It was the best thing I ever did, and I would do it again in a heartbeat.

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6 hours ago, Astreja said:

 

And dumping someone who demonizes one's sexual orientation fulfills the goal of lessening that suffering.

 

 

Speaking for myself, I flat-out refuse to cultivate relationships with people whose views I find abhorrent.  Why bother, when I could spend that time hanging out with people who accept me as I am?  Why bother, when I know I'd be happier alone than with them?

 

A personal anecdote to explain where I'm coming from:  I spent 26 years with someone who wanted to do a Pygmalion number on me, usurping my free time, sponging off my paycheque rather than contributing equally in time or labour to the household, demeaning my tastes and even cheating on me.  In the light of hindsight it still baffles me why I tolerated that shit for so long, but when I did make my move it was a total scorched-earth policy -- I literally haven't spoken to them, not a single word, in over 20 years.

 

It was the best thing I ever did, and I would do it again in a heartbeat.

Again, as I said in my previous post you are quoting incompletely, I said that I agree with you about the extreme end of spectrum. Look at the quote below. I am sorry that happened to you and that is left such a big mark. Truly. It is very possible that you did the best thing for yourself. 

 

On 11/16/2020 at 9:15 AM, Myrkhoos said:

You seem to be talking about the other extreme, where there is mostly suffering and I agree there.

And I also said that each person can choose his limits/boundaries. 

          And, for another repetition of my post, every relationship has some modicum of suffering. I doubt that in your current relationships you never had any disagreement. You never made any compromise. You never negotiated. On friend wanted to go to a restaurant, you to anoher, and then one of you settled. 

       I would actually question such type of  as being one-sided. If you reject anyone who has any criticism of you, what is the difference between you and a narcissist for example? I mean, do you really think you are perfect and beyond reproach? I get that criticism can be a traaumatic trigger for you because of your past. I really get that, believe me. But surrounding yourself with exclusive yes men is not the path to healing or growth in my opinion. That can be the other extreme. I believe some sort of middle way is in order. 

 

    

 

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10 hours ago, Myrkhoos said:

Again, as I said in my previous post you are quoting incompletely, I said that I agree with you about the extreme end of spectrum. Look at the quote below. I am sorry that happened to you and that is left such a big mark. Truly. It is very possible that you did the best thing for yourself.  

 

Thank you for that.  Yes, the experience has been very positive, like getting a second chance at life.

 

Quote

And I also said that each person can choose his limits/boundaries.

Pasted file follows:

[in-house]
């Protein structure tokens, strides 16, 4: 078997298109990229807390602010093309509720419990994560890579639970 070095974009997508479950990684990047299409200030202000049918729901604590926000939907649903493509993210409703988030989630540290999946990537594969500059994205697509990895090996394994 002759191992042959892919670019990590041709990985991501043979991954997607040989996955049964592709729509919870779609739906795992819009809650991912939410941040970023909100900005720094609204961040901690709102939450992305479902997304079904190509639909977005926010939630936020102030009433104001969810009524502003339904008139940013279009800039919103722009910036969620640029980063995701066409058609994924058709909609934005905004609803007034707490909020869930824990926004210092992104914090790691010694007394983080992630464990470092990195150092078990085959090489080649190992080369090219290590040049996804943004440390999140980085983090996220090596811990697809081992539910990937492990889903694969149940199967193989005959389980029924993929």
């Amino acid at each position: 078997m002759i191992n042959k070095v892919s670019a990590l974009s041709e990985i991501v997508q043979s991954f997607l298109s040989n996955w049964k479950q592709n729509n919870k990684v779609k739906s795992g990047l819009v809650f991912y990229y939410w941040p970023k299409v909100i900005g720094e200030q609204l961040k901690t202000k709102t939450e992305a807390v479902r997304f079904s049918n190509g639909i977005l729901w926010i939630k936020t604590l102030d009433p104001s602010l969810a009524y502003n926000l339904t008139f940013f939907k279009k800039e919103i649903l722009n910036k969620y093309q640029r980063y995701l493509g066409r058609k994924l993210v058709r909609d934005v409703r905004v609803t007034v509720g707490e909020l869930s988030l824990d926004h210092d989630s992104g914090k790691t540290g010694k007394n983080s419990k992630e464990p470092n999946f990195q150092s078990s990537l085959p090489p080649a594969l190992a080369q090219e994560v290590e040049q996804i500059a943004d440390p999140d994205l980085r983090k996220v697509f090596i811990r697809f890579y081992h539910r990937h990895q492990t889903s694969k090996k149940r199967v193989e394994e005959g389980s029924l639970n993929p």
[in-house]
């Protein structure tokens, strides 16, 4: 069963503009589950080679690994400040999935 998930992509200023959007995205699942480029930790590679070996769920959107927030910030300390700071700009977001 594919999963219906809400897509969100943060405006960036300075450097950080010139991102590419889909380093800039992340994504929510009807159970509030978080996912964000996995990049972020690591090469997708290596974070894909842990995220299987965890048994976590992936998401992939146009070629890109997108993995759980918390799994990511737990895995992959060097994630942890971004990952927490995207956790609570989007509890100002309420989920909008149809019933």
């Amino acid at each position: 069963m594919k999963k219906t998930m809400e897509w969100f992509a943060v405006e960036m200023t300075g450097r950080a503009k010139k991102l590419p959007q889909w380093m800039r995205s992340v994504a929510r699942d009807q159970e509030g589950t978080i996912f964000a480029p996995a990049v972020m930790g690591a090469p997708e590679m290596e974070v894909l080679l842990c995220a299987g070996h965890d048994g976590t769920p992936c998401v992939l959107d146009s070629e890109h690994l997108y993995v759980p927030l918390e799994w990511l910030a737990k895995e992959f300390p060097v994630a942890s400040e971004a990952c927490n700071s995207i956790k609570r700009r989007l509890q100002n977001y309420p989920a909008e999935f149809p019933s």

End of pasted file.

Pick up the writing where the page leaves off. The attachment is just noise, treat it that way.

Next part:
And, for another repetition of my post, every relationship has some modicum of suffering. I doubt that in your current relationships you never had any disagreement. You never made any compromise. You never negotiated. On friend wanted to go to a restaurant, you to anoher, and then one of you settled. 

       I would actually question such type of  as being one-sided. If you reject anyone who has any criticism of you, what is the difference between you and a narcissist for example? I mean, do you really think you are perfect and beyond reproach? I get that criticism can be a traaumatic trigger for you because of your past. I really get that, believe me. But surrounding yourself with exclusive yes men is not the path to healing or growth in my opinion. That can be the other extreme. I believe some sort of middle way is in order. 

 

I'm actually very good at compromising, and accepting valid criticism.  Win-win situations are my gold standard, and owning up to mistakes and fixing them is integral to the way I roll.

 

Sometimes, though, the dynamic is so biased in favour of one person or the other, not just once but over an extended period of time, that one person does all the giving and the other does all the taking.  That, IMO, is where trauma is actually created -- in the wearing-down of boundaries and repeated dismissal of the other's needs.

 

Getting back to the OP and the problem with the religious acquaintance, perhaps a relationship would be possible if the acquaintance was open to respectful discussion of his anti-gay beliefs, and/or if he agreed to stop opening that particular wound.  I'm not seeing that, though.

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15 hours ago, Astreja said:

 

Thank you for that.  Yes, the experience has been very positive, like getting a second chance at life.

 

 

I'm actually very good at compromising, and accepting valid criticism.  Win-win situations are my gold standard, and owning up to mistakes and fixing them is integral to the way I roll.

 

Sometimes, though, the dynamic is so biased in favour of one person or the other, not just once but over an extended period of time, that one person does all the giving and the other does all the taking.  That, IMO, is where trauma is actually created -- in the wearing-down of boundaries and repeated dismissal of the other's needs.

 

Getting back to the OP and the problem with the religious acquaintance, perhaps a relationship would be possible if the acquaintance was open to respectful discussion of his anti-gay beliefs, and/or if he agreed to stop opening that particular wound.  I'm not seeing that, though.

Mainly agreed.